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Last Updated: Friday, 12 November, 2004, 08:31 GMT
Toxic web links help virus spread
Computer webcam, Eyewire
One Bofra variant promises pornographic webcam images
Virus writers have begun using the power of the web to spread their malicious wares.

A Windows virus called Bofra is turning infected machines into distributors of its malicious code.

Those clicking on the poisoned links in e-mail messages sent out by infected machines may fall victim to the virus.

The trick is being used to prevent the progam being caught by anti-virus software that combs through code contained in e-mail attachments.

Damaged goods

The virus that uses this trick is called Bofra and the first member of the family of worms appeared on 10 November. They exploit a Windows vulnerability that was discovered only a few days earlier.

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Like many other recent viruses, Bofra plunders the address book in Microsoft Outlook for e-mail addresses and scours other files on an infected machine for fresh target addresses.

The virus uses its own mail sending software to despatch e-mail messages to potential victims but, unlike many other recent viruses, does not itself travel via mail.

Instead the body of the mail messages sent out contain fake weblinks that, when clicked on, connect back to the machine that distributed that e-mail.

Essentially, Bofra turns infected machines into small web servers that happily dole out copies of the virus.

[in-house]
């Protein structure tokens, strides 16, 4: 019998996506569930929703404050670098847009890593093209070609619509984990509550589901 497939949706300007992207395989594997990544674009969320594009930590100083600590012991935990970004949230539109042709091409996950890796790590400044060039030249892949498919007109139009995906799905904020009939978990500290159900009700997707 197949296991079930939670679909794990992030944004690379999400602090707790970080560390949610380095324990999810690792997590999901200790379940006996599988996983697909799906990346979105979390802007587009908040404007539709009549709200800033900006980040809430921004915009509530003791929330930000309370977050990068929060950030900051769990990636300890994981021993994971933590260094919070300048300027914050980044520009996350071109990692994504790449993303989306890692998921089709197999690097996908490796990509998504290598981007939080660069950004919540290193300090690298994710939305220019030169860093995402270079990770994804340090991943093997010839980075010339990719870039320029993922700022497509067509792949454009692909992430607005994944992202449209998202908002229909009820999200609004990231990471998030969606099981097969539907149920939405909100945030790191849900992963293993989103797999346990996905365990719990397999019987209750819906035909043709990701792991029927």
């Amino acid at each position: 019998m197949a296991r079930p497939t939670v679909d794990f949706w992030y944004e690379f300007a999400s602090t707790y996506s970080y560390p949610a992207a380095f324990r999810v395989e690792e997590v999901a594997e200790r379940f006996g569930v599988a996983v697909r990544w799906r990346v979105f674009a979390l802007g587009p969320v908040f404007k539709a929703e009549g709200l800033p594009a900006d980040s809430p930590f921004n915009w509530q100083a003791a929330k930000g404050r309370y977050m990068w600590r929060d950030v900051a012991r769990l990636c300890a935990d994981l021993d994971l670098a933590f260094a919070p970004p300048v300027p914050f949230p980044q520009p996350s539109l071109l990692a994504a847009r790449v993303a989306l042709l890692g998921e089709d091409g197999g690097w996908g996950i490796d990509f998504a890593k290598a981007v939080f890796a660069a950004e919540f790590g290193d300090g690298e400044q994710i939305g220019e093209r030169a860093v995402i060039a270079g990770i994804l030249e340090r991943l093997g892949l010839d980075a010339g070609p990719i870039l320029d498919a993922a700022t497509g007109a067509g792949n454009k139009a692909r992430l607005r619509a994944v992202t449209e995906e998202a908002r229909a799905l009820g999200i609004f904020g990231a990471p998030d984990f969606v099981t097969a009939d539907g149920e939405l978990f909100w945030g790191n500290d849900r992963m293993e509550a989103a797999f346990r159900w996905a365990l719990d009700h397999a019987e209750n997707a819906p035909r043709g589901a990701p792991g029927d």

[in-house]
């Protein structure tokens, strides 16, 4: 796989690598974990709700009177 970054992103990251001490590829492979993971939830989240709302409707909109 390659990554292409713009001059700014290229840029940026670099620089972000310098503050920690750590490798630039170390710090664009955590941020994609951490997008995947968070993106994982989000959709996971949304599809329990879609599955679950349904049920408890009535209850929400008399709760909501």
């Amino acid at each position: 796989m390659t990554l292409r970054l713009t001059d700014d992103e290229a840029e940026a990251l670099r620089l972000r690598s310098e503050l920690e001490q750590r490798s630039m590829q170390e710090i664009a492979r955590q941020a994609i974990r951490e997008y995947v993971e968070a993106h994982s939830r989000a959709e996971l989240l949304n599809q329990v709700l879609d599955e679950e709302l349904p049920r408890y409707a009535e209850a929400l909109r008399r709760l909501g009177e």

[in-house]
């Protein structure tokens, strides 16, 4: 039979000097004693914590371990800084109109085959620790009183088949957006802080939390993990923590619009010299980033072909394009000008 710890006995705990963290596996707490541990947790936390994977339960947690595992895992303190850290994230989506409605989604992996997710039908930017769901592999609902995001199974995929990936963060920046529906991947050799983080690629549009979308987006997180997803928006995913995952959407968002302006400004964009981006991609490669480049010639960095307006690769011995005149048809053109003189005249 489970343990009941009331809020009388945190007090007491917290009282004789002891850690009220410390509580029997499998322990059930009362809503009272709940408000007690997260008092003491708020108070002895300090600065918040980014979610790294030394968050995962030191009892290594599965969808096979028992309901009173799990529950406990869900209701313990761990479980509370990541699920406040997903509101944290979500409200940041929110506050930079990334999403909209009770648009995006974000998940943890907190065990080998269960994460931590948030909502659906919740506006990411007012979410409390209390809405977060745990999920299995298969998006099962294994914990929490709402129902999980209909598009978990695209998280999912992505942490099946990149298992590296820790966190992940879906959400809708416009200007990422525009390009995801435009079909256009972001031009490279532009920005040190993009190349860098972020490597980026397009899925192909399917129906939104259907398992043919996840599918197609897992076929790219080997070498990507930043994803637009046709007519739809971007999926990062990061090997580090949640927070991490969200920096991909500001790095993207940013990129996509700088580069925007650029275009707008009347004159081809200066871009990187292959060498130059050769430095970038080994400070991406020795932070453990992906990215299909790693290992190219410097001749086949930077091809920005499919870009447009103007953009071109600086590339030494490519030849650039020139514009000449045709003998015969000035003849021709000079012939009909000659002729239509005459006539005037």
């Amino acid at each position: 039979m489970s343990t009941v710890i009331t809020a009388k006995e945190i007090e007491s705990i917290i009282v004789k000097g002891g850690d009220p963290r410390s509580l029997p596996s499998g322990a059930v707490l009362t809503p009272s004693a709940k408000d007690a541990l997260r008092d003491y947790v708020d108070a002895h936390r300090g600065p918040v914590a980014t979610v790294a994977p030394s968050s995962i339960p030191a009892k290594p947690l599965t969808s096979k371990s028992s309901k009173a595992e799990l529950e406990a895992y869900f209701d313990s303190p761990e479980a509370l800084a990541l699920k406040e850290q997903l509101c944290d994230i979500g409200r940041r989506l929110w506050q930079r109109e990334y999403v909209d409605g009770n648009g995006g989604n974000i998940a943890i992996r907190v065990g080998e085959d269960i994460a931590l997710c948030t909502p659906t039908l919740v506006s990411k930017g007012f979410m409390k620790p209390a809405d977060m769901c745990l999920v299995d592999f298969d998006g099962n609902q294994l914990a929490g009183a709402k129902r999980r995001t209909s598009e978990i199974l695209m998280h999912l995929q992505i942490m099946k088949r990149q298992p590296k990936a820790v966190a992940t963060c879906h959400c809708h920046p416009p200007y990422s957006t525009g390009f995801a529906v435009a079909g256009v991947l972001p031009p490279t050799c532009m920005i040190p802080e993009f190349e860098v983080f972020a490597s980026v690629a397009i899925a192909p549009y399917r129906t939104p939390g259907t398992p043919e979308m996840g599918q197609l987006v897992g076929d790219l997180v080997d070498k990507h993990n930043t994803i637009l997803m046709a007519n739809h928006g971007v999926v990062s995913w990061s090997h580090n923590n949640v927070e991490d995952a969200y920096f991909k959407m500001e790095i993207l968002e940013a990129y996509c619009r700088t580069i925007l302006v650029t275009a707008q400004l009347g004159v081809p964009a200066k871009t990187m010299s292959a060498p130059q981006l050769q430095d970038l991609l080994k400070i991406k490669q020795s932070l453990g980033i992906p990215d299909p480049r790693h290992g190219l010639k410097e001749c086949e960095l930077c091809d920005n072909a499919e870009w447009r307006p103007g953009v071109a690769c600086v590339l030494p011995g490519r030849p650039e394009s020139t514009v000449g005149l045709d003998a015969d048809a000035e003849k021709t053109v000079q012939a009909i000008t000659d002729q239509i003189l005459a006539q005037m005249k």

The messages try to trick people into clicking on the links by promising pornographic videos and images or by posing as payment confirmation for a Paypal transaction.

Screengrab of Bofra virus message, BBC
Clicking on the link will download the virus code
Copies of the messages seen by the BBC News website had bright yellow and green backgrounds.

Those clicking on the links will inadvertently download the Bofra virus which will then start searching for new addresses to send itself to.

Filtering firm Clearswift said this tactic of creating thousands of mini web servers was designed to help the virus spread quickly and avoid attempts to shut it down.

In the past other malicious programs have relied on a single web server that downloads viral code to target machines. Shutting down this central server usually stops the virus spreading.

Attack pattern

Clearswift said that fact that no viral code travels in the e-mail messages sent out by machines infected by Bofra could hamper effects to limit its spread.

Finnish anti-virus firm F-Secure said that, so far, it had not seen many copies of the Bofra virus and its variants in circulation.

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Tim Warner, spokesman for anti-virus firm Finjan, said: "You have people getting very creative now to deliver the virus and get it propagating."

Mr Warner said organisations needed to prepare deep defences to keep out the modern form of malicious mobile code.

"Most firms have secured their e-mail gateway," said Mr Warner, "but the irony is that most of them let malicious content through the web gateways."

He said behavioural systems that monitor what users do can help to spot when viruses have penetrated organisations and have started hunting for other victims.

The Bofra family of viruses, which were originally thought to be offshoots of the MyDoom bug, can infect machines running Windows 2000, 95, 98, Me, NT, XP and Server 2003.

Users running Windows XP that have applied the SP2 update are not vulnerable to the loophole that Bofra exploits.

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